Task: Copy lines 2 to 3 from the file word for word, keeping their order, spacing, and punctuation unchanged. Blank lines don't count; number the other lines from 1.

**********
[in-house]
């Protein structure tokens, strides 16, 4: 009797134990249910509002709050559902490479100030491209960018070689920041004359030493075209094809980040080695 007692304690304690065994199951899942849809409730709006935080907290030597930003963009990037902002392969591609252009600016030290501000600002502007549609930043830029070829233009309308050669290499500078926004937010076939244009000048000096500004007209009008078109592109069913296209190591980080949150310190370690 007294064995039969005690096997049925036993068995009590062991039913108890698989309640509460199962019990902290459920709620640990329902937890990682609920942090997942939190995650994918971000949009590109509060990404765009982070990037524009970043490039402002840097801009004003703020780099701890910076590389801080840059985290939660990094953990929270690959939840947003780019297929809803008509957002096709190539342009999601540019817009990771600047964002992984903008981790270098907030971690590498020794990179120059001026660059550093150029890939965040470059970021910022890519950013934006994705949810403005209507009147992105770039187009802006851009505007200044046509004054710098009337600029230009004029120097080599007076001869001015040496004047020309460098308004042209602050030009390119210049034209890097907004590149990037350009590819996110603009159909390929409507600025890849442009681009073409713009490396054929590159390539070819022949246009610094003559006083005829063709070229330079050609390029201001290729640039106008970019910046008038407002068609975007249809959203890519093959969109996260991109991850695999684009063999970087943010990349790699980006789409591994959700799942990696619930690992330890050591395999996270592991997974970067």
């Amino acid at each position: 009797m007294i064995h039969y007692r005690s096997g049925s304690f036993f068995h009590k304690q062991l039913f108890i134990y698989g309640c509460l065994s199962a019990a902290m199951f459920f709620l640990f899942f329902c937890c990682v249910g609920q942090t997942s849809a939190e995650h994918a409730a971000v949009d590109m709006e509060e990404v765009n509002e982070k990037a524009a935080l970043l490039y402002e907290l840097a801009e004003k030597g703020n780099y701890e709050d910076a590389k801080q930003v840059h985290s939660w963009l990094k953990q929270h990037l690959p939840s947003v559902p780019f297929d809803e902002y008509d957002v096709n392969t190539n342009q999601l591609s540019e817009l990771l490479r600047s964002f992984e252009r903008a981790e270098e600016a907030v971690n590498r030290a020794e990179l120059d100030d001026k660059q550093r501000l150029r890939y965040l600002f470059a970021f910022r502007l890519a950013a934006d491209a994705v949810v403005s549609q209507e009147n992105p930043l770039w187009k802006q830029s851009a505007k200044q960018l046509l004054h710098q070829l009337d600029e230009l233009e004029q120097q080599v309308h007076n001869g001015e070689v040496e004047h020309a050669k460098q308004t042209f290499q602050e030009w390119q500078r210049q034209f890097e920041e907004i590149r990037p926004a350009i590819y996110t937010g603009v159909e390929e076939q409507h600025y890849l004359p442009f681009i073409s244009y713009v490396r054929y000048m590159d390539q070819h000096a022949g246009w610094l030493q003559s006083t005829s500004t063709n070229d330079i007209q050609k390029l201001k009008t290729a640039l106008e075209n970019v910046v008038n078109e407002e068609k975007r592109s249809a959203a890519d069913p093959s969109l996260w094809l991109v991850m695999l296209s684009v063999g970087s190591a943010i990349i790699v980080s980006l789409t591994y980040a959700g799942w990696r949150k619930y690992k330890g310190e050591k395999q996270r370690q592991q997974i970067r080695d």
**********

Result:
């Protein structure tokens, strides 16, 4: 009797134990249910509002709050559902490479100030491209960018070689920041004359030493075209094809980040080695 007692304690304690065994199951899942849809409730709006935080907290030597930003963009990037902002392969591609252009600016030290501000600002502007549609930043830029070829233009309308050669290499500078926004937010076939244009000048000096500004007209009008078109592109069913296209190591980080949150310190370690 007294064995039969005690096997049925036993068995009590062991039913108890698989309640509460199962019990902290459920709620640990329902937890990682609920942090997942939190995650994918971000949009590109509060990404765009982070990037524009970043490039402002840097801009004003703020780099701890910076590389801080840059985290939660990094953990929270690959939840947003780019297929809803008509957002096709190539342009999601540019817009990771600047964002992984903008981790270098907030971690590498020794990179120059001026660059550093150029890939965040470059970021910022890519950013934006994705949810403005209507009147992105770039187009802006851009505007200044046509004054710098009337600029230009004029120097080599007076001869001015040496004047020309460098308004042209602050030009390119210049034209890097907004590149990037350009590819996110603009159909390929409507600025890849442009681009073409713009490396054929590159390539070819022949246009610094003559006083005829063709070229330079050609390029201001290729640039106008970019910046008038407002068609975007249809959203890519093959969109996260991109991850695999684009063999970087943010990349790699980006789409591994959700799942990696619930690992330890050591395999996270592991997974970067």
């Amino acid at each position: 009797m007294i064995h039969y007692r005690s096997g049925s304690f036993f068995h009590k304690q062991l039913f108890i134990y698989g309640c509460l065994s199962a019990a902290m199951f459920f709620l640990f899942f329902c937890c990682v249910g609920q942090t997942s849809a939190e995650h994918a409730a971000v949009d590109m709006e509060e990404v765009n509002e982070k990037a524009a935080l970043l490039y402002e907290l840097a801009e004003k030597g703020n780099y701890e709050d910076a590389k801080q930003v840059h985290s939660w963009l990094k953990q929270h990037l690959p939840s947003v559902p780019f297929d809803e902002y008509d957002v096709n392969t190539n342009q999601l591609s540019e817009l990771l490479r600047s964002f992984e252009r903008a981790e270098e600016a907030v971690n590498r030290a020794e990179l120059d100030d001026k660059q550093r501000l150029r890939y965040l600002f470059a970021f910022r502007l890519a950013a934006d491209a994705v949810v403005s549609q209507e009147n992105p930043l770039w187009k802006q830029s851009a505007k200044q960018l046509l004054h710098q070829l009337d600029e230009l233009e004029q120097q080599v309308h007076n001869g001015e070689v040496e004047h020309a050669k460098q308004t042209f290499q602050e030009w390119q500078r210049q034209f890097e920041e907004i590149r990037p926004a350009i590819y996110t937010g603009v159909e390929e076939q409507h600025y890849l004359p442009f681009i073409s244009y713009v490396r054929y000048m590159d390539q070819h000096a022949g246009w610094l030493q003559s006083t005829s500004t063709n070229d330079i007209q050609k390029l201001k009008t290729a640039l106008e075209n970019v910046v008038n078109e407002e068609k975007r592109s249809a959203a890519d069913p093959s969109l996260w094809l991109v991850m695999l296209s684009v063999g970087s190591a943010i990349i790699v980080s980006l789409t591994y980040a959700g799942w990696r949150k619930y690992k330890g310190e050591k395999q996270r370690q592991q997974i970067r080695d």